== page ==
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have good reason to invest more and better and together in defense. the debate on the european side of the atlantic is not only on howmuch we spend, but also efficiently we spend the money. the european defense fund should boost cooperation between member states. another example of close cooperation with nato is military mobility. the eu proposes to invest 6.5 billion euros to facilitate the cross-border movement of military assets. the friction-less transfer of assets and troops across europe, will ultimately benefit the eu and nato. so the eu and nato have a strategic partnership as confirmed yesterday in brussels. in particular, in the field of
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cyber fight against terrorism or cyber threats. so just to conclude, ladies and gentlemen, the uk and the eu will not slow down these dynamics. it is certainly in the interest of the eu, the uk, nato and the u.s. that we are strong partners for the long-term in security. thank you very much and now i am ready to answer any questions. thank you very much. [applause]
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criticizing the uk's approach to brexit and saying that this approach would probably kill a u.s.-united kingdom trade agreement. as he speak, i think president trump and prime minister may are doing their press conference after their meeting today, but does this change the eu's calculus at all or how does this impact how the eu is looking at this next stage of negotiations? michel: elizabeth, i am charged with the e.u. negotiations for the brexit of the u.k. and i am in charge of the negotiations with the uk. eu/uk. uk/eu.
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elizabeth: i get that. [laughter] michel:so it's not my role to comment on going declarations just for right now, there is a press conference between president trump and theresa may. i don't want to comment. as a matter of fact, factually i can just say that the rule is clear and well known by everybody, including the uk because we have elaborated this rule with the uk for 44 years. we are working on the basis of -- as i just said in my speech, an ambitious free trade agreement with the u.k. for two grilli, as we did with canada in the last few months. as far as the trade policy is concerned, it's also possible
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for the uk to ask to be part of a customs union with us on goods. that means in that case that the uk will be included in our trade policy for goods. they can be free to have any kind of free trade agreement for services of any country. and the rules are well known by everybody. and as with: the white paper was released yesterday, and i know that you haven't had a chance to study it in depth, but i am sure you have read it. michel: yes, i spent part of my night. elizabath: i'm sure you did. were there any surprises in there or anything that gave you perhaps some new openings, some new ways to move forward? michel: my team in brussels is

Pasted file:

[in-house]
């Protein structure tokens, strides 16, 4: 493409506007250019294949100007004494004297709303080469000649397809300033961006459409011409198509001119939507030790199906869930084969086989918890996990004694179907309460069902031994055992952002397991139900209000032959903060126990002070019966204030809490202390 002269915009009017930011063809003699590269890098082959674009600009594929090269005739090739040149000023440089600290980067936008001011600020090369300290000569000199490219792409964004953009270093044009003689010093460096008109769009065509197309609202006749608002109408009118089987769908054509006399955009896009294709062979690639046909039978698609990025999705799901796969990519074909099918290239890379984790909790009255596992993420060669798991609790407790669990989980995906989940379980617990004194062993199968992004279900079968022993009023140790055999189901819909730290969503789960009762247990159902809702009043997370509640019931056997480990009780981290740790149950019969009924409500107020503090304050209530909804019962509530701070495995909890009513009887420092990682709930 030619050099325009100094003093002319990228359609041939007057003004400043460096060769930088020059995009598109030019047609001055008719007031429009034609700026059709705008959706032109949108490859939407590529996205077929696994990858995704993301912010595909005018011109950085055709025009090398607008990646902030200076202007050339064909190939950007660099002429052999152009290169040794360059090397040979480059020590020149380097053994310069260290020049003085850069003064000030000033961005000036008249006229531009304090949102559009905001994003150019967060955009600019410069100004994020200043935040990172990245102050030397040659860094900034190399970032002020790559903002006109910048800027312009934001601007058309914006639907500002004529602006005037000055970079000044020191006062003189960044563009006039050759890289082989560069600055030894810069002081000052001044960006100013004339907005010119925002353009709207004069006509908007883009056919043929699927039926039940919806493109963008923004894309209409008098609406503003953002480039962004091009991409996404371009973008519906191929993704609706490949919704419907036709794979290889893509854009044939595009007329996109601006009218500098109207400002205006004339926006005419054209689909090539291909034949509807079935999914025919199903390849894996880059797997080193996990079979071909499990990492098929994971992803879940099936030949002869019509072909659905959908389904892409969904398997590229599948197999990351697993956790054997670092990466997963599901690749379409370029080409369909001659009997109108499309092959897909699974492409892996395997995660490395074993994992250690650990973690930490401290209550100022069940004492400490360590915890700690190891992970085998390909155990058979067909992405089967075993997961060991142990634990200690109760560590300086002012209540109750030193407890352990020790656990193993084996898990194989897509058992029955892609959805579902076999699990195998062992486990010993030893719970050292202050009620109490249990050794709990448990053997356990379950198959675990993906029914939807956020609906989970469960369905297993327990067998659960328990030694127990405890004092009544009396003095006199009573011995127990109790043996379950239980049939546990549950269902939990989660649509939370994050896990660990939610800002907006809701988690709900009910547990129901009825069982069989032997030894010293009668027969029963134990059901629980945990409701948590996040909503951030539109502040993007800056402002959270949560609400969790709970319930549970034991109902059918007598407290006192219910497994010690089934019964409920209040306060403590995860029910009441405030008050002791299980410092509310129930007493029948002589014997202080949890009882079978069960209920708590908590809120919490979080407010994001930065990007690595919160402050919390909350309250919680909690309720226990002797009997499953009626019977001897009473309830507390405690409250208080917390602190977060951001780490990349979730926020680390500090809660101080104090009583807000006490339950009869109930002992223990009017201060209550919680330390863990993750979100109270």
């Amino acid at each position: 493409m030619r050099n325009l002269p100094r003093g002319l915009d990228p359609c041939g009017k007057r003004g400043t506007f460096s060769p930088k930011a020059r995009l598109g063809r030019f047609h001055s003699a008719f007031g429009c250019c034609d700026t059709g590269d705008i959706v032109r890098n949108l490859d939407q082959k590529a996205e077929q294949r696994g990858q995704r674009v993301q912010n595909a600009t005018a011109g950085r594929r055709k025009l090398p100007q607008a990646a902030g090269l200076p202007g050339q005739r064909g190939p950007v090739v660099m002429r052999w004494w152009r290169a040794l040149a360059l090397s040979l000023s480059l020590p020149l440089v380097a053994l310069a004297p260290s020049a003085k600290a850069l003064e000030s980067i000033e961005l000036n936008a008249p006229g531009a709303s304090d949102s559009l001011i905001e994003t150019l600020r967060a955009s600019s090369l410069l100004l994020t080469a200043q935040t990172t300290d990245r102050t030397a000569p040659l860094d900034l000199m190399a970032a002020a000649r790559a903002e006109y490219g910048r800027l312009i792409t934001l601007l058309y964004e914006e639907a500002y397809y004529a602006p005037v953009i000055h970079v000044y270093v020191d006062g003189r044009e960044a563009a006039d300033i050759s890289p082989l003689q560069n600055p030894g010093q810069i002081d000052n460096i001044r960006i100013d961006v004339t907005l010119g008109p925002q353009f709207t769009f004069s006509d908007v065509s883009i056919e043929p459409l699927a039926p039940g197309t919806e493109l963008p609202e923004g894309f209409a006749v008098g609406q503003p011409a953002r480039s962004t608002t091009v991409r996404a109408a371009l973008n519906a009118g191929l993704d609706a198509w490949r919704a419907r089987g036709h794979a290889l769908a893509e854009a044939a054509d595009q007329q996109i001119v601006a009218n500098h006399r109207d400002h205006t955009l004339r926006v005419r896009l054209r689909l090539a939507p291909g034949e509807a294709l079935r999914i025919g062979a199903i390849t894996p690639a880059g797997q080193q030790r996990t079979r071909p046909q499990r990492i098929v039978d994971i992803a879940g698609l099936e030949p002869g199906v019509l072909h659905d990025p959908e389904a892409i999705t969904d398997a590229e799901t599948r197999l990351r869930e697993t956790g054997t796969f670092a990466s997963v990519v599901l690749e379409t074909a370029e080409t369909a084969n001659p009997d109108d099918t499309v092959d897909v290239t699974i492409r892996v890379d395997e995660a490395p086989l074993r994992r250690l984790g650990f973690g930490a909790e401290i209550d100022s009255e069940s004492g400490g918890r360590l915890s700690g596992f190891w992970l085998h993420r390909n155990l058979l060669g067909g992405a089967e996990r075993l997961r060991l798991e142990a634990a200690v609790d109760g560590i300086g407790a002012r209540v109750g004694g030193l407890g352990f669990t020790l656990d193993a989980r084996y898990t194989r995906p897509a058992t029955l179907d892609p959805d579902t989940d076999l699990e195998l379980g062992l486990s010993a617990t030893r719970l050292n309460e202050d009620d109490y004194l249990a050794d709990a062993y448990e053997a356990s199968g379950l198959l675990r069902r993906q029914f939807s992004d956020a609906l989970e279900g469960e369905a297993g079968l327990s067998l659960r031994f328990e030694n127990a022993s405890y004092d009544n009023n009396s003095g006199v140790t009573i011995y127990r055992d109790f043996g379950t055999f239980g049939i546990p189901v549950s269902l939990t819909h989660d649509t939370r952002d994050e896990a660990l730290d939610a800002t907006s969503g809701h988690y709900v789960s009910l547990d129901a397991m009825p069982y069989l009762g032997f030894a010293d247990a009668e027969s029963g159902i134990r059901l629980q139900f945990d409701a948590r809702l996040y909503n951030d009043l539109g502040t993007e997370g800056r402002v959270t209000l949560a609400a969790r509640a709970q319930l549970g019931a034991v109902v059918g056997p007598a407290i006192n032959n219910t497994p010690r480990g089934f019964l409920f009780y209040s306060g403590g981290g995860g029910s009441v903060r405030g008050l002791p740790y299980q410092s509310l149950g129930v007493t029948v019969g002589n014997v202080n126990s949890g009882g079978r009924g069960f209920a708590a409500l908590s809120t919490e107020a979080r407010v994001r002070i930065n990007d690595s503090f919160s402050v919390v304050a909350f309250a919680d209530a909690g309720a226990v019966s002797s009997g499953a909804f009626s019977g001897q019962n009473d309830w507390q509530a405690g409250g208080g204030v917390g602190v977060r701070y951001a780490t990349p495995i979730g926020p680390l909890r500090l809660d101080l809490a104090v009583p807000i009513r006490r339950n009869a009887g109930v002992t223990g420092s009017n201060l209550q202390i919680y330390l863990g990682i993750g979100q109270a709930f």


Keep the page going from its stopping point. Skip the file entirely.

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working clearly on the details of this proposal. first of all, the fact that the uk discussed about the future is welcome, it's a good thing. on my side, i have to work on the basis of a proposal to the u.k. a few months ago in march, a very precise and ambitious proposal. it's clearly described in one of these slides, if you look at these slides. slide, you at this can see what the architecture could be of the future relationship, in our view. then tell you, never in past have we proposed such a partnership with any country. never. never. this will be the first time. based on four pillars of cooperation, economic and trade, specific cooperation where we need to have an agreement with uk, internal security and external security and defense , those were the key points of my short speech at the beginning. the second pillar just for you
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to understand, the uk leaving the eu in a few months, mechanically, automatically, they leave at the same time, the day after 750 international agreements we have signed in the name of the eu. 750. including what we call the "single sky." just an example to show you what means this second pillar. the single sky is a common organization for the european countries to organize the use of the sky, for a plane to land, a plane to take off, the conditions for the pilots, the certification and so on.